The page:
Google.org exec leaves to tackle urgent threats

Dr. Larry Brilliant is leaving the search giant's philanthropic arm for the Skoll Urgent Threats Fund to tackle nuclear proliferation, water shortages, and other issues.

Updated 5:38 p.m. PDT to clarify relationship between the Skoll Foundation and the Skoll Urgent Threats Fund. Updated at 7:40 p.m. to correct that Google.org is a philanthropic arm.

Larry Brilliant
Larry Brilliant is leaving Google for the Skoll Urgent Threats Fund. Stephen Shankland/CNET

Dr. Larry Brilliant, who in February stepped down as leader of the search giant's Google.org philanthropic arm to become its chief philanthropy officer, now is leaving Google altogether to run a $100 million project to address several major global challenges.

Brilliant now is president of a new organization called the Skoll Urgent Threats Fund founded "to address urgent threats confronting humanity and the planet," the Skoll Foundation said Tuesday. The initial funding of $100 million will be used "to combat climate change, water scarcity, pandemics, nuclear proliferation, and Middle East conflict."

That's a daunting list of challenges, but Brilliant has a daunting resume. Besides his work at Google.org, he was prominent in the effort to eradicate smallpox, worked for a decade as a professor of international health and epidemiology at the University of Michigan, founded Seva Foundation to cure blindness, co-founded the pioneering Internet community called The Well, and was chief executive of two publicly traded companies.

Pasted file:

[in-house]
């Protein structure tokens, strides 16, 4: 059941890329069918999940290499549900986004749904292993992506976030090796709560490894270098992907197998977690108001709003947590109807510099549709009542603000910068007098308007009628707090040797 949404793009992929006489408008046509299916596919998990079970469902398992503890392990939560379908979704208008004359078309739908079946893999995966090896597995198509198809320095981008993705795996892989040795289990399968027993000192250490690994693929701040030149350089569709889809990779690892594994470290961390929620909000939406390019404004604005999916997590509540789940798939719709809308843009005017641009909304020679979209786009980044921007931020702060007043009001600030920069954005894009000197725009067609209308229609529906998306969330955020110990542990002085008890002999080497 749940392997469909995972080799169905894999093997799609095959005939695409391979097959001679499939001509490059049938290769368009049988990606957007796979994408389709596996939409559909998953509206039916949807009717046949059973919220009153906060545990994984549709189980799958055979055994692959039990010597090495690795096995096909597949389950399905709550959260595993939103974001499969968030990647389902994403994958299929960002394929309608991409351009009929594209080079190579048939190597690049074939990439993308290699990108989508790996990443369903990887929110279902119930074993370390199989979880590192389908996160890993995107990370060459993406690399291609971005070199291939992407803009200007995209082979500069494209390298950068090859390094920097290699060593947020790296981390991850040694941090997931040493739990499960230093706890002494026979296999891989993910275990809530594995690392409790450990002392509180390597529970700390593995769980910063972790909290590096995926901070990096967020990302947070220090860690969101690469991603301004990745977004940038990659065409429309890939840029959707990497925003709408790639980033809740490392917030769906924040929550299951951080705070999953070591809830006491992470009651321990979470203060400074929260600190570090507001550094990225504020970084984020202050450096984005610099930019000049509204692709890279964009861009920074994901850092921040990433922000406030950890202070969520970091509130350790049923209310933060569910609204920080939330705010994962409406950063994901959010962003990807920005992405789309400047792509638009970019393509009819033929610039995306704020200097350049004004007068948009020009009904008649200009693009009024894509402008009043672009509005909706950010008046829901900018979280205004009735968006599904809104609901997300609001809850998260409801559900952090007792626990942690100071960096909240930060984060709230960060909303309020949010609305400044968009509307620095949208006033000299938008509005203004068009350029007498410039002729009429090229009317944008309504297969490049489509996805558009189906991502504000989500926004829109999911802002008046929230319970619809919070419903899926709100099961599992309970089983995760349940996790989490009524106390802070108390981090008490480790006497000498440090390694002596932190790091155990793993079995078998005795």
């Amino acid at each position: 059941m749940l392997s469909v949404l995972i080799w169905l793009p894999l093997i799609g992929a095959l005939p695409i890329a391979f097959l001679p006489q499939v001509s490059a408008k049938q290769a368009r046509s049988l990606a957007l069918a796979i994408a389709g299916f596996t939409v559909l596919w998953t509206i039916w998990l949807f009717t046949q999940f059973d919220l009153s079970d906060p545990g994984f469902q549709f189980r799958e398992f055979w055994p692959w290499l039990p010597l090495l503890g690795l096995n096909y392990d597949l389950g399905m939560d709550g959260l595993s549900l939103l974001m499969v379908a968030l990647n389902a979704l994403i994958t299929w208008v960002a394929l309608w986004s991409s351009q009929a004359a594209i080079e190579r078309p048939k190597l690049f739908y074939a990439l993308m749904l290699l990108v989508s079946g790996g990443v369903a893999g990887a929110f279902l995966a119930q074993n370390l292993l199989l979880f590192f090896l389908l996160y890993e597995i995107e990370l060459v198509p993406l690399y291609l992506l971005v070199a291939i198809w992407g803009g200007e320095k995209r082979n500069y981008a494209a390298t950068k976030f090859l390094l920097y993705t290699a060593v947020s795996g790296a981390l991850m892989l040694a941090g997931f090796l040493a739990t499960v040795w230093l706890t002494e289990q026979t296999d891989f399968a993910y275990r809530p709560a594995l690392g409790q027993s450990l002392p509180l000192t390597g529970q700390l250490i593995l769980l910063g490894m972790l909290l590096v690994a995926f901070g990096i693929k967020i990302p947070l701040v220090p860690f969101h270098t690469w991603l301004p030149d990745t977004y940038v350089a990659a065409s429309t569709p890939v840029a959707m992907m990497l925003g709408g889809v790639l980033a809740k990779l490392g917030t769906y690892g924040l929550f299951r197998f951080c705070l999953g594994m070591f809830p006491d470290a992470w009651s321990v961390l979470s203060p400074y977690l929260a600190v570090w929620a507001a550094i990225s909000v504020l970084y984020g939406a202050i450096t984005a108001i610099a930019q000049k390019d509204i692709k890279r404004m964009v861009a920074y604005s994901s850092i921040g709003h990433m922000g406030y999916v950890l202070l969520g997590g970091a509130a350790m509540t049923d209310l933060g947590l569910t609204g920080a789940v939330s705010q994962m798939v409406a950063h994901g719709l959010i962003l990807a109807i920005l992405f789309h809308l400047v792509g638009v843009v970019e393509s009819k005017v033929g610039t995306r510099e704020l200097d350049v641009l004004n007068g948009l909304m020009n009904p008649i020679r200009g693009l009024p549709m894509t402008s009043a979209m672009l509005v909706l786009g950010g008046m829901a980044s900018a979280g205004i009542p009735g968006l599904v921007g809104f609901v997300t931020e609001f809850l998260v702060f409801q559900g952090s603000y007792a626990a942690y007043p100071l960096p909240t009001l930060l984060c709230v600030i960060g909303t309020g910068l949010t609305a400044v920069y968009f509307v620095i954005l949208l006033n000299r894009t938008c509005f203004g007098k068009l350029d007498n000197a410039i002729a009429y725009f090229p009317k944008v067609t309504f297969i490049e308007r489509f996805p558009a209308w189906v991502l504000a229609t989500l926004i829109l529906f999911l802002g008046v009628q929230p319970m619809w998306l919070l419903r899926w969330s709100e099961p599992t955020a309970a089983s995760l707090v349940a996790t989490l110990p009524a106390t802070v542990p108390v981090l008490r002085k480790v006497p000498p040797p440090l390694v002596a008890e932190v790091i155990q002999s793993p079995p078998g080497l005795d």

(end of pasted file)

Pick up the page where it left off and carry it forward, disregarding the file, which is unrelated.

"Google is grateful for Larry's contributions to starting Google.org and welcomes the arrival of the Skoll Urgent Threat Fund," the company said in a statement.

eBay's first president, Jeff Skoll, began the Skoll Foundation in 1999 to advance peace and prosperity. Part of the effort is Participant Media, which among other things produced former Vice President Al Gore's movie about global warming, "An Inconvenient Truth."

Brilliant's fund is separate from the Skoll Foundation, though Skoll is chairman and the fund will make use of foundation's "programmatic expertise and operating infrastructure." Brilliant, however, is on the foundation's board and will be a senior adviser to Skoll.

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About the author

Stephen Shankland has been a reporter at CNET since 1998 and covers browsers, Web development, digital photography and new technology. In the past he has been CNET's beat reporter for Google, Yahoo, Linux, open-source software, servers and supercomputers. He has a soft spot in his heart for standards groups and I/O interfaces.

 

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